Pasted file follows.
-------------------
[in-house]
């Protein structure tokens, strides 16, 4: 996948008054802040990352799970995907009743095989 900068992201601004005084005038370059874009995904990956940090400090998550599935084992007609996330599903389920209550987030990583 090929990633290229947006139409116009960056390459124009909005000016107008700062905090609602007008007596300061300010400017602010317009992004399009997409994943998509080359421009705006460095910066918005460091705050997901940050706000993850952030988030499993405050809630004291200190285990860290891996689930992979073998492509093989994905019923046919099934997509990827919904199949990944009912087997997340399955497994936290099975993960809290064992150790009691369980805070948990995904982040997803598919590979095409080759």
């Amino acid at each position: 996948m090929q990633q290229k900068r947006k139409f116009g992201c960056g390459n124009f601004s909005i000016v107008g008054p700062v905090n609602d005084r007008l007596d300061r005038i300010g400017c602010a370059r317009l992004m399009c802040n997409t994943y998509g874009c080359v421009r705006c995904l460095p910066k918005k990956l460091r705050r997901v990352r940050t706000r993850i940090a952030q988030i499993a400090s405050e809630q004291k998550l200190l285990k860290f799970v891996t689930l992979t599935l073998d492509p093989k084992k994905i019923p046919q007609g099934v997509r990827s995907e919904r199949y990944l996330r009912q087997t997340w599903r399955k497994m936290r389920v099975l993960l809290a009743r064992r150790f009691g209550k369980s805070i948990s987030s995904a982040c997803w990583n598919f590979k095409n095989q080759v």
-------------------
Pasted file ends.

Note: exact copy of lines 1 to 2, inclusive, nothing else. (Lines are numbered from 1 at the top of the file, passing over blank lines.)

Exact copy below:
[in-house]
């Protein structure tokens, strides 16, 4: 996948008054802040990352799970995907009743095989 900068992201601004005084005038370059874009995904990956940090400090998550599935084992007609996330599903389920209550987030990583 090929990633290229947006139409116009960056390459124009909005000016107008700062905090609602007008007596300061300010400017602010317009992004399009997409994943998509080359421009705006460095910066918005460091705050997901940050706000993850952030988030499993405050809630004291200190285990860290891996689930992979073998492509093989994905019923046919099934997509990827919904199949990944009912087997997340399955497994936290099975993960809290064992150790009691369980805070948990995904982040997803598919590979095409080759």